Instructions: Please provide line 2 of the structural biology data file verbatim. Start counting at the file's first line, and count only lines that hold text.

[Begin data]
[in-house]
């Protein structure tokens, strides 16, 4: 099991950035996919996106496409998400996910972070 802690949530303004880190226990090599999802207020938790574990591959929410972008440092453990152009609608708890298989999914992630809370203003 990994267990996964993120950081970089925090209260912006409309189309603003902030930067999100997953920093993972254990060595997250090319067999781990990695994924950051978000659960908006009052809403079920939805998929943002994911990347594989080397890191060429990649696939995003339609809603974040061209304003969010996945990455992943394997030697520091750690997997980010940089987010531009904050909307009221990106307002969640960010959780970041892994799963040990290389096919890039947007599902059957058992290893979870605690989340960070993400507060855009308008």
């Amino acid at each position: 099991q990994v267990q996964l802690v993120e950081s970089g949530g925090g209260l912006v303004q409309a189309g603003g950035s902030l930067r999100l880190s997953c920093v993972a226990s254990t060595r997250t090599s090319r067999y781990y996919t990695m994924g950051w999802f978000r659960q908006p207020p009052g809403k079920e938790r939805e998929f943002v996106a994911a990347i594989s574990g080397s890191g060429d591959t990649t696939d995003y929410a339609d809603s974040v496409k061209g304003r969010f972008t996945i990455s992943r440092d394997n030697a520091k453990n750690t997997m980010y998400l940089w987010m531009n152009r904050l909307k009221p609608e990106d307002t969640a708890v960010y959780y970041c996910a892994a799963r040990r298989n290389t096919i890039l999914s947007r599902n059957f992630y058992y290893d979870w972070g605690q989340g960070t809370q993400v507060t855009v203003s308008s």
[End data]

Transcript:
């Protein structure tokens, strides 16, 4: 099991950035996919996106496409998400996910972070 802690949530303004880190226990090599999802207020938790574990591959929410972008440092453990152009609608708890298989999914992630809370203003 990994267990996964993120950081970089925090209260912006409309189309603003902030930067999100997953920093993972254990060595997250090319067999781990990695994924950051978000659960908006009052809403079920939805998929943002994911990347594989080397890191060429990649696939995003339609809603974040061209304003969010996945990455992943394997030697520091750690997997980010940089987010531009904050909307009221990106307002969640960010959780970041892994799963040990290389096919890039947007599902059957058992290893979870605690989340960070993400507060855009308008």